It was definitely a fitting, early London summer evening for the surreal, dreaming soundscapes of Annie Clark, better known as St Vincent. She was here to promote her newest, yet unreleased album, Actor. While it may have been leaked online, and obviously had been heard by much of the audience, Annie was surprisingly sincere, pointing out how the audience seemed to know all of her new songs, and yet hadn't had to opportunity to purchase them.
The new album aside, much of the setlist drew from her debut, Marry Me (brilliantly named after a repeated phrase from the alarmingly underrated comedy – Arrested Development), which she played notably differently from the original recordings. The title track of the album, with its slower-paced, tuneful, piano-led, light-hearted musings on matrimony, got a good reaction from the attendees, particularly the line ‘Let’s do what Mary and Joseph did/Without the kid’, to which she insightfully interjected ‘that line does go down well…except in the bible belt’.
This instance was one of the many exchanges with the Hoxton crowd, and Annie maintained an overall relaxed demeanour, and even when regularly switching and altering pedals, she was laid back and engaged with the audience. While her sense of humour can never be in doubt given the inspiration for her first album’s title, she was comfortable joking with the fans. She gave her thanks for their clapping to the beat of ‘Your Lips Are Red’, while commenting that she bet they didn’t realise the song was five minutes before they committed to providing the rhythm section!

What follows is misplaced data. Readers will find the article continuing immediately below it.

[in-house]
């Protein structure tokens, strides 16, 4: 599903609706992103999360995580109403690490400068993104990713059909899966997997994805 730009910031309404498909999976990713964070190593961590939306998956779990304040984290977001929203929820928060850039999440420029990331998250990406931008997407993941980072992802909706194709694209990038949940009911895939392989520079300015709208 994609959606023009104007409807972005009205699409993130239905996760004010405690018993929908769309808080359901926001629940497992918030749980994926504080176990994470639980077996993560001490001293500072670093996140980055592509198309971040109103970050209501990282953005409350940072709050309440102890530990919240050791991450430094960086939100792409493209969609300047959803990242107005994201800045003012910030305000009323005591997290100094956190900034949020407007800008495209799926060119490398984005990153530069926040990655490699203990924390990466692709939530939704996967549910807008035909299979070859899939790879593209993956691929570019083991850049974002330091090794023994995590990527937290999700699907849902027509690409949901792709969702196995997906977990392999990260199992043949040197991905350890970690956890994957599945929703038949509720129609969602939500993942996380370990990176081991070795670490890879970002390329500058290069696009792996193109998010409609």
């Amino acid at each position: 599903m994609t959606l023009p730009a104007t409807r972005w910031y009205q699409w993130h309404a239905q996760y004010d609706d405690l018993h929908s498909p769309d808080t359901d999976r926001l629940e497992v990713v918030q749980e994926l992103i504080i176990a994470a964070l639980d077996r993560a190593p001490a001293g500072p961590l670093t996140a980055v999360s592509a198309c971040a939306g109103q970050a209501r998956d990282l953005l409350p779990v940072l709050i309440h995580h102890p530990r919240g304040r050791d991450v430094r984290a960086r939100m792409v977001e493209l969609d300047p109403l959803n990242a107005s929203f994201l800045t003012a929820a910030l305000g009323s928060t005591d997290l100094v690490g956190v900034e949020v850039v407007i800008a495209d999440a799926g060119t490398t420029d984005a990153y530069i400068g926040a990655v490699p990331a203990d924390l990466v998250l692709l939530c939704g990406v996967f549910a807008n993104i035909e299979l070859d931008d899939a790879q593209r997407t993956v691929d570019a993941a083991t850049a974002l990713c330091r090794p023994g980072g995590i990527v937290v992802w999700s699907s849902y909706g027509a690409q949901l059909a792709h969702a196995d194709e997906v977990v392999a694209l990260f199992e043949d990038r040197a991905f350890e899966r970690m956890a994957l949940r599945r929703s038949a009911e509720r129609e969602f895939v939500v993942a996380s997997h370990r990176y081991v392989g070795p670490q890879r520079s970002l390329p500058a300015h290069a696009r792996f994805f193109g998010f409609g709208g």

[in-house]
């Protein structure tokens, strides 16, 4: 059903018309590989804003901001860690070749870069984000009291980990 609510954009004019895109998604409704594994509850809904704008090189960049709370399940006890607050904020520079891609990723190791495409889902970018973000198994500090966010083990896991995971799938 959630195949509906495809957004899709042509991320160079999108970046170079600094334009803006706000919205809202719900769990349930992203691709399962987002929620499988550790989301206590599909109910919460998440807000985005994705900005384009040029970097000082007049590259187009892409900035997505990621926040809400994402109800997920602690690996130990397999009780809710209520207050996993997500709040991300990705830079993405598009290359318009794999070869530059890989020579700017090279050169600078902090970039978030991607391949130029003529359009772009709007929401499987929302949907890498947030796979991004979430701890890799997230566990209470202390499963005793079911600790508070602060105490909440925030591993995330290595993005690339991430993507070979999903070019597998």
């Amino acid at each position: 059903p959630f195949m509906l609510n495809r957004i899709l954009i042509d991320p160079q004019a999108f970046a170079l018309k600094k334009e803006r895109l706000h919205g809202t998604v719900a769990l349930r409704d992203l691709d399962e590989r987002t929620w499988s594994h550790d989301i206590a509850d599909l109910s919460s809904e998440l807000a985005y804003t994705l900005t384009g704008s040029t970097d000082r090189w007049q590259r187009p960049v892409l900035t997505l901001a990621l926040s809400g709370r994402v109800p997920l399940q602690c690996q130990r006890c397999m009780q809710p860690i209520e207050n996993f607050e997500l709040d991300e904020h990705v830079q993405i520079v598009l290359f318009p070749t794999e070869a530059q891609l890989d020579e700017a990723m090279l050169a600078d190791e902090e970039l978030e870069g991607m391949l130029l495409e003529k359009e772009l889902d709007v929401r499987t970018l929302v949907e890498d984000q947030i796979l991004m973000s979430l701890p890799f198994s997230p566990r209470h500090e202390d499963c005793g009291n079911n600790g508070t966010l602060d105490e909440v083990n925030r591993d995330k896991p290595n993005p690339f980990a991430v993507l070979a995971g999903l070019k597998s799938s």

The louder, heavier (surprisingly so for St Vincent) songs were infused with the most energy, with 'Landmines', 'Black Rainbow', 'Your Lips are Red' and 'Marrow' all lighting up the stage. Annie even referenced this rockier segment - ‘while we’re on the rock train…we’ll go here’, drawing attention to the four/three track stream of heavy riffs on her Fender Jaguar. The final destination of this ‘rock train’- ‘Your Lips are Red’, was a particular highlight, with Annie riffing on her Jaguar as she interchanged between two mics (one a vintage Shure antique cased Coppertone), alternating between personas as she switched between the different styles of vocals.
The new songs worked well, and although slightly more cinematic and theatrical (most likely the result of many of them being originally conceived as film scores), they connected and combined well with her debut album. We were subject to an impressive performance, with great stage presence, which easily made up for the lack of a backing band. Annie was relaxed, enjoyed playing and was technically excellent. Her connection to the fans helped bolster the summer atmosphere and she definately worked off the positive crowd.